Host-directed therapy (HDT) provides a largely unexploited approach as adjunctive anti-TB therapy. Firstly, HDT may impair Mtb replication and survival by disrupting Mtb manipulation of macrophage pathways, thus rendering the bacteria more sensitive to host defenses (Hawn et al., 2015). The current search for novel therapeutics has focused on the use of repurposed drugs aimed at optimizing the host’s response against the mycobacterium (Sharma et al., 2017). HDT has been proposed as an adjuvant therapy for TB, to improve the efficacy of current treatment outcomes. One plausible resolution to the challenge of antibiotic resistance and non-replicating bacterial death is targeting the host as opposed to the pathogen (Rayasam and Balganesh, 2015) because it depends neither on bacterial division nor on the bacterial susceptibility to drugs. Metformin (MET) is a Food and Drug Administration (FDA)-approved drug, well-known for its glucose-lowering effect on type 2 diabetes (T2D) individuals (Foretz et al., 2014). A group of studies have reported the potential role of MET as an adjunctive therapy for TB (Singhal et al., 2014; Singhal and De Libero, 2017; Degner et al., 2018). However, relatively little is known on how MET modulates the cellular interaction between Mtb and macrophages. We therefore pursued to amalgamate the evidence base on MET as an adjunctive therapy for TB using a scoping study methodology to identify gaps to be attained in future research.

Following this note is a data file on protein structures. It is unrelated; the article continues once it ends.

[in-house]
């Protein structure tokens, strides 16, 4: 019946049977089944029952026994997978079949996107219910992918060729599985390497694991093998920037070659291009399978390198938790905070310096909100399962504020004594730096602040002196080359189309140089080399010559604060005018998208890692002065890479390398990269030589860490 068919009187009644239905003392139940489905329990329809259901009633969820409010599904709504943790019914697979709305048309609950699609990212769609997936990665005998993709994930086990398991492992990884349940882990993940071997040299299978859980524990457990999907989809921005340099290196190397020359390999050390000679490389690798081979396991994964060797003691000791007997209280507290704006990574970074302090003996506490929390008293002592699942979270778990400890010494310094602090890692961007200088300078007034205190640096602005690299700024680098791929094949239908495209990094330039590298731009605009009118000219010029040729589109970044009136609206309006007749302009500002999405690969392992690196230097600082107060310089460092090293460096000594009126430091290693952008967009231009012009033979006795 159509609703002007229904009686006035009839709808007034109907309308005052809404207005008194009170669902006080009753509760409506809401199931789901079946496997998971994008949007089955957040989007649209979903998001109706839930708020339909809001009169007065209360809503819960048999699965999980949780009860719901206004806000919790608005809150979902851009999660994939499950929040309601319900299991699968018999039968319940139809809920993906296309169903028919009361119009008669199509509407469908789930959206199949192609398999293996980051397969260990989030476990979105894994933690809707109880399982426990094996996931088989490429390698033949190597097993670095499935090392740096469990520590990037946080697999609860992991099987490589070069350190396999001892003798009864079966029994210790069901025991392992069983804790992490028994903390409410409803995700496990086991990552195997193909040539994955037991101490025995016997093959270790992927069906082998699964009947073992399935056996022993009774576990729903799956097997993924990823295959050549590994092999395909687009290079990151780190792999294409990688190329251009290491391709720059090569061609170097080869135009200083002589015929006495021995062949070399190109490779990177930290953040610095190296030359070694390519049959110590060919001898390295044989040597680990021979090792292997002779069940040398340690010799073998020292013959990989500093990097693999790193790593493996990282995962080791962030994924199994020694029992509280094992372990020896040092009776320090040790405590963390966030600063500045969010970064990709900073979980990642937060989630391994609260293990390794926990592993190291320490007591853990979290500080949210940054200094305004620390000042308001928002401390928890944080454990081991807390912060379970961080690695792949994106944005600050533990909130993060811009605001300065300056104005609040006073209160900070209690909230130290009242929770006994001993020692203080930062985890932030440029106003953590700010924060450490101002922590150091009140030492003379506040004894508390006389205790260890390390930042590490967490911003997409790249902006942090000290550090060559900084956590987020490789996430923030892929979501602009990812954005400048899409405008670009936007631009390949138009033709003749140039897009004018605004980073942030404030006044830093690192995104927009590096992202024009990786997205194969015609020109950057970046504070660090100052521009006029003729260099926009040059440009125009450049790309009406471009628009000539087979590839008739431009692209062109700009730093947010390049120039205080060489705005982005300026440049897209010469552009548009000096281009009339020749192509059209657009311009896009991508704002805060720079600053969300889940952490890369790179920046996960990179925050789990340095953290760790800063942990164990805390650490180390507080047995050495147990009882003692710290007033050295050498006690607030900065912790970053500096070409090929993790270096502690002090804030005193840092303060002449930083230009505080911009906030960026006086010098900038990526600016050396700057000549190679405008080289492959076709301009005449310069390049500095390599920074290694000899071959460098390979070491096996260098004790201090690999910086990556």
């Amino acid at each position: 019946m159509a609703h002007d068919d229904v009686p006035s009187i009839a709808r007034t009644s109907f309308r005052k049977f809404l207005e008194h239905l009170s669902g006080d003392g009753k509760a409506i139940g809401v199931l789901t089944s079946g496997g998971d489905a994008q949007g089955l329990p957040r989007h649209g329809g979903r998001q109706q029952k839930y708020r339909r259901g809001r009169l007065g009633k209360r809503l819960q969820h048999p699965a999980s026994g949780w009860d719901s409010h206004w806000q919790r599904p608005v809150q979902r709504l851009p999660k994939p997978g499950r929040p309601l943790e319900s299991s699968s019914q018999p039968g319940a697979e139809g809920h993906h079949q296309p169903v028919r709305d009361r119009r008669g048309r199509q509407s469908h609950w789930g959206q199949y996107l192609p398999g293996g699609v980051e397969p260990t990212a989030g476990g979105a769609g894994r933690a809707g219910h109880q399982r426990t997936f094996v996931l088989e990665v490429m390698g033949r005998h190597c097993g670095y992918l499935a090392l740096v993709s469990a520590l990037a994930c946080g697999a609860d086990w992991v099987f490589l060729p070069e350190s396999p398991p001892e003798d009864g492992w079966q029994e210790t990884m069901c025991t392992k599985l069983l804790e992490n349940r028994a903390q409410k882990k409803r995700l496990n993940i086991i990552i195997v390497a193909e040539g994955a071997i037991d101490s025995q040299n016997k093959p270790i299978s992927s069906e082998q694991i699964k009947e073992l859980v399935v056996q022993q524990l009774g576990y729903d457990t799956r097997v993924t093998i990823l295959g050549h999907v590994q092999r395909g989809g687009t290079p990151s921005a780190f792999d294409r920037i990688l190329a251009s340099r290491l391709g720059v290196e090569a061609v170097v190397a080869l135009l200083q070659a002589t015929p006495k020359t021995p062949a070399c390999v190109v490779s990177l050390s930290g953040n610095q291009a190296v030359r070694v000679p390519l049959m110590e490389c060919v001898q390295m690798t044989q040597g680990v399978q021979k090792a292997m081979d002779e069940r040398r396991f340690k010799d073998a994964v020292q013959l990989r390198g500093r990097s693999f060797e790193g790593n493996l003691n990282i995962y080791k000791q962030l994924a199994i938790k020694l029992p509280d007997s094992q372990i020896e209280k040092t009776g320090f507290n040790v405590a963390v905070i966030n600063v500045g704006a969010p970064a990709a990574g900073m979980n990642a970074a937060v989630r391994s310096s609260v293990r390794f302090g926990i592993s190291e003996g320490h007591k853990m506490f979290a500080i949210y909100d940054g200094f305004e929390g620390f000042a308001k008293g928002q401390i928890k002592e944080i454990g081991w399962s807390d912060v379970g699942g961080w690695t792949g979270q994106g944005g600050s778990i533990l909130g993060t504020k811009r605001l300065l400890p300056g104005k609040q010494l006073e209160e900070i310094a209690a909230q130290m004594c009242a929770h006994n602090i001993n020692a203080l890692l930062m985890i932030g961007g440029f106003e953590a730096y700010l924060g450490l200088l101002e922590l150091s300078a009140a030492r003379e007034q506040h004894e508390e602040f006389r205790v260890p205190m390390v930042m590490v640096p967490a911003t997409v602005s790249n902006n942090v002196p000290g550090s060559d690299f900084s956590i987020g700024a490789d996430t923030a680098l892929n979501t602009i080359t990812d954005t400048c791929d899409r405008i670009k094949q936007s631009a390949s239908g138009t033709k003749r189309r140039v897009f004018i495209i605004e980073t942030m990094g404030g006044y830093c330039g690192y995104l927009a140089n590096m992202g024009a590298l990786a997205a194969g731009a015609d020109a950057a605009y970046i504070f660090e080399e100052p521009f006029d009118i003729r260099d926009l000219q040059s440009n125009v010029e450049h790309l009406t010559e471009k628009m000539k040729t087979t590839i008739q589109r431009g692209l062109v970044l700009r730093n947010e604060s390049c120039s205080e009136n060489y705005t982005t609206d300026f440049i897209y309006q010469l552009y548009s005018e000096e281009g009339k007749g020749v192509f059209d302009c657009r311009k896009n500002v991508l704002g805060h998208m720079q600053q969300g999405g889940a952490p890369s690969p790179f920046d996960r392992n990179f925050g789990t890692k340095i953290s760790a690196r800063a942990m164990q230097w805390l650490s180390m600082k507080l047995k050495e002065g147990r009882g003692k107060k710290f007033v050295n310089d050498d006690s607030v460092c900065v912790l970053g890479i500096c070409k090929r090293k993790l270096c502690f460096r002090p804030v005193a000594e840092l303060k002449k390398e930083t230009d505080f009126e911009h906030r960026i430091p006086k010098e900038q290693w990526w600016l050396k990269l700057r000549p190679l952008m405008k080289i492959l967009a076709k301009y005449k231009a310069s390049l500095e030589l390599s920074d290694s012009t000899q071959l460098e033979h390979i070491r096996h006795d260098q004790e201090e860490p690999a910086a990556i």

The Arksey and O’Malley framework guided this research (Arksey and O’Malley, 2005). The framework involves: (1) finding the research question; (2) finding relevant studies; (3) study choice; (4) recording the data; and (5) organizing, summarizing, and reporting the results.
Identifying the Research Question
We reviewed existing literature with the aim of exploring what is known about the cellular interaction of MET, specifically defining the role of MET in mediating host–pathogen defense. The primary research question was guided by the subsequent sub-research questions: (1) “What is identified in the literature?”; (2) “What are the research gaps?”; and (3) “What are future research desires?” The results from the scoping review will be used to answer the above questions, to enable a better understanding of the research gaps and to guide future work in determining the potential use of MET as HDT for TB.
Eligibility of the Research Question
An amended PICOS (Population/Problem, Intervention, Comparison, Outcomes and Study setting) framework was used to identify the suitability of the research question (Table 1). We used the PICOS framework to clearly define a well-focused research question for us to obtain appropriate resources and search for relevant evidence in the literature.
Identifying Relevant Studies